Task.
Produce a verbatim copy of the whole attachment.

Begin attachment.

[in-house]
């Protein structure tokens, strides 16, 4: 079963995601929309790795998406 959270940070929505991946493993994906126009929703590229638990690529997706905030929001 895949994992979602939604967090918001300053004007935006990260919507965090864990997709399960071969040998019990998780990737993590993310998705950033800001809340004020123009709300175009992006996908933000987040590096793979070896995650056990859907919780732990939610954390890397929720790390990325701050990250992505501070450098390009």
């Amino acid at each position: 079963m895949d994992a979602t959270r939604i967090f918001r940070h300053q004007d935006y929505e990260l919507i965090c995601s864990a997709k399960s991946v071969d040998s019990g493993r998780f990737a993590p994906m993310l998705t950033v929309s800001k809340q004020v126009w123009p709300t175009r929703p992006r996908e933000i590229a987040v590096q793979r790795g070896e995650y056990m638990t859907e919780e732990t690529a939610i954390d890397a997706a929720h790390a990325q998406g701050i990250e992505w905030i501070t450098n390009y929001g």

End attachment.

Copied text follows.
[in-house]
């Protein structure tokens, strides 16, 4: 079963995601929309790795998406 959270940070929505991946493993994906126009929703590229638990690529997706905030929001 895949994992979602939604967090918001300053004007935006990260919507965090864990997709399960071969040998019990998780990737993590993310998705950033800001809340004020123009709300175009992006996908933000987040590096793979070896995650056990859907919780732990939610954390890397929720790390990325701050990250992505501070450098390009």
């Amino acid at each position: 079963m895949d994992a979602t959270r939604i967090f918001r940070h300053q004007d935006y929505e990260l919507i965090c995601s864990a997709k399960s991946v071969d040998s019990g493993r998780f990737a993590p994906m993310l998705t950033v929309s800001k809340q004020v126009w123009p709300t175009r929703p992006r996908e933000i590229a987040v590096q793979r790795g070896e995650y056990m638990t859907e919780e732990t690529a939610i954390d890397a997706a929720h790390a990325q998406g701050i990250e992505w905030i501070t450098n390009y929001g």